How did Grande react to seeing the final cut of the sophisticated, effects-heavy music video, which took Davis only two weeks to complete? "Oh my god, she loved it," adds the director, who's also worked with Ciara, Drake, Lil Wayne, and Miley Cyrus. "Ariana is an artist who is very smart and involved with every step of the process, which I really respect. And when she saw the video, she freaked out with excitement."

Fans are equally as pumped for Grande's new music and videos, with the recent release of the singer's ode to her exes, "thank u, next," and a promise made via Twitter that she's "finishing things up" for her next album. As for whether Davis will be involved with the upcoming project's visual, the director plays coy, teasing, "She’s got a lot of new stuff coming out — so you’ll have to wait and see!"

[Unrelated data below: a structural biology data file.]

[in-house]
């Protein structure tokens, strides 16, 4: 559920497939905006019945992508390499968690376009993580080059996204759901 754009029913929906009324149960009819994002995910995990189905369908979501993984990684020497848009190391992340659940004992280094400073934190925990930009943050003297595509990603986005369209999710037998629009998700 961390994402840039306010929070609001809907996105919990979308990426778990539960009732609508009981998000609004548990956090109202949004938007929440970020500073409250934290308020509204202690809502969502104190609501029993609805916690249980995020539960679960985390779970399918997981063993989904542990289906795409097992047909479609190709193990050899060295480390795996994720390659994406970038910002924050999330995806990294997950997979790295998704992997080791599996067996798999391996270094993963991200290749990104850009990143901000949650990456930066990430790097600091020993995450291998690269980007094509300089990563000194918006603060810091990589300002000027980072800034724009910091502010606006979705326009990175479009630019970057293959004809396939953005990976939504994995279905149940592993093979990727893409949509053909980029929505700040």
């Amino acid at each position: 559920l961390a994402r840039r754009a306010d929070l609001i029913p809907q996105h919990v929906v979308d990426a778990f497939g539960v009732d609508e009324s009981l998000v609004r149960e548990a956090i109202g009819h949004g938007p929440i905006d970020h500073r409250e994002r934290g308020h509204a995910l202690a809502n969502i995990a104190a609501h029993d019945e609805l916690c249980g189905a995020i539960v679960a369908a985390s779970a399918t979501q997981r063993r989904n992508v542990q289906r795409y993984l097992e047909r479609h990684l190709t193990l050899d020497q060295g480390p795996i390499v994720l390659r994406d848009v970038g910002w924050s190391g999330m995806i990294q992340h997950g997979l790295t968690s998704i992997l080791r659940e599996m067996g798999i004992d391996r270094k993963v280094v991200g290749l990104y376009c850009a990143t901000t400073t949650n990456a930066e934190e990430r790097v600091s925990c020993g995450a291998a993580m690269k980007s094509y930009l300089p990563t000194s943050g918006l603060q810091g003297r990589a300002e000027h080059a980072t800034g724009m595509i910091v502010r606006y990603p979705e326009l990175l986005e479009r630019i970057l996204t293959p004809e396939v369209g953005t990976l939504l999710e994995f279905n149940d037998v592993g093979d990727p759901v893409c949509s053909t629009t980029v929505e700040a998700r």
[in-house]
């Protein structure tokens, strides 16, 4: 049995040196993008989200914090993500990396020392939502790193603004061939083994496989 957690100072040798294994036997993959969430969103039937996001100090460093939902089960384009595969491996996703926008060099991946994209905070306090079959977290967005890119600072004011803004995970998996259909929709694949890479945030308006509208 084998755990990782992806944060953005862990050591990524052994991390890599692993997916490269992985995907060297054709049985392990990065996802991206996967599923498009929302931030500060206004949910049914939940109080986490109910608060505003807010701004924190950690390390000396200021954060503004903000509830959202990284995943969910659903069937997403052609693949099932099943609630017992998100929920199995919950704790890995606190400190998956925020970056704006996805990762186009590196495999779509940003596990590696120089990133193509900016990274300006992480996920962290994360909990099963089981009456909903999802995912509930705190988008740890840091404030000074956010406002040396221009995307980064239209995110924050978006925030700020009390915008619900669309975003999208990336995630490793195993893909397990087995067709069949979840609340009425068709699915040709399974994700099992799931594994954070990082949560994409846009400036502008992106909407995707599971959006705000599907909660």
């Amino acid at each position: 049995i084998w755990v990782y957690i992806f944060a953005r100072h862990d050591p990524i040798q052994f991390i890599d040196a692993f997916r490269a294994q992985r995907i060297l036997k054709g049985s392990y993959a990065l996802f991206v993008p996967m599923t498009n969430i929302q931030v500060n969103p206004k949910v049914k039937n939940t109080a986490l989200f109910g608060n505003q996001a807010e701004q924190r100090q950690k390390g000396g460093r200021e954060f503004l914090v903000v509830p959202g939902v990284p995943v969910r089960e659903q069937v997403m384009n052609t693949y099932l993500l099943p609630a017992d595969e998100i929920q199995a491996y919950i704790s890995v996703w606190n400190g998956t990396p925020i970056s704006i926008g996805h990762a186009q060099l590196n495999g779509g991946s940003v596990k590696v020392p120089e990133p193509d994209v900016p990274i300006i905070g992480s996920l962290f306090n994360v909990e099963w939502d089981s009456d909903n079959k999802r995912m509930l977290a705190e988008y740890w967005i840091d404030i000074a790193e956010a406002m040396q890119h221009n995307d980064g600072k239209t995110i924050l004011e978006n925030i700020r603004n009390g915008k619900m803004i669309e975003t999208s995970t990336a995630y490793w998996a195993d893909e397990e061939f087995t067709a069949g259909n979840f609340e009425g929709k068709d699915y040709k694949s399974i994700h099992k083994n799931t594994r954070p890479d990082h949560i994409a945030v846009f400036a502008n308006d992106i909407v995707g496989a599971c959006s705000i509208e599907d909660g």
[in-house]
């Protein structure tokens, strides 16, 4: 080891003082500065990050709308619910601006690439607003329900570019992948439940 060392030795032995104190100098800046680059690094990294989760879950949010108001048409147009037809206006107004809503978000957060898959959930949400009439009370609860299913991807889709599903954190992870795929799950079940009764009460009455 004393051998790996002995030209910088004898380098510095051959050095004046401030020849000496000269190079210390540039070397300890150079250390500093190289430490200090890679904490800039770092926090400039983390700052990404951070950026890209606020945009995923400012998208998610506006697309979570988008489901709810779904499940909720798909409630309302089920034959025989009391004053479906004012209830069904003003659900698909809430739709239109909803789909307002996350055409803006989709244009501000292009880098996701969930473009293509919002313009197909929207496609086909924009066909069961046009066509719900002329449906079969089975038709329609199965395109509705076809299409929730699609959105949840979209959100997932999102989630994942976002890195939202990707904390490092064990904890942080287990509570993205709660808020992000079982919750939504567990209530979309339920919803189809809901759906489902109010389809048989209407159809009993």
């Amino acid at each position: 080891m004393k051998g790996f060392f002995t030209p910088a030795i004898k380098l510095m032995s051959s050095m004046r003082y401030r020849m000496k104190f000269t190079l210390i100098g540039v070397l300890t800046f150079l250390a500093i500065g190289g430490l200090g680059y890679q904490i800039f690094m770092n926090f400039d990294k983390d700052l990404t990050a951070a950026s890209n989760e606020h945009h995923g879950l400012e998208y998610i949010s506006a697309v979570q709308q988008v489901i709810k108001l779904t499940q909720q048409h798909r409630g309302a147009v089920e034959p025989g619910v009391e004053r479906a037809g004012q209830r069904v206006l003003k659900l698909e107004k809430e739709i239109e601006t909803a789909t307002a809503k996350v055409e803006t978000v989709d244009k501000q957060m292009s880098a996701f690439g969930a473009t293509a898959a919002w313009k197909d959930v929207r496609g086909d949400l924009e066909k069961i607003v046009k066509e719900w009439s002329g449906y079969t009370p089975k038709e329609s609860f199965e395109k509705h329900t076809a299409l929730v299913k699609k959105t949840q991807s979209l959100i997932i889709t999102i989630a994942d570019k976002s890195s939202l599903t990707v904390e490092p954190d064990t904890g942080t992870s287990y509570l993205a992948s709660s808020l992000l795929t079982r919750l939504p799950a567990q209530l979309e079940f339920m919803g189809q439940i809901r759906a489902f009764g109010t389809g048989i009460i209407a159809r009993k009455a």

Arianators will surely be waiting — with bated breath, no less — for whatever magic Grande (and, quite possibly, Davis) come up with next.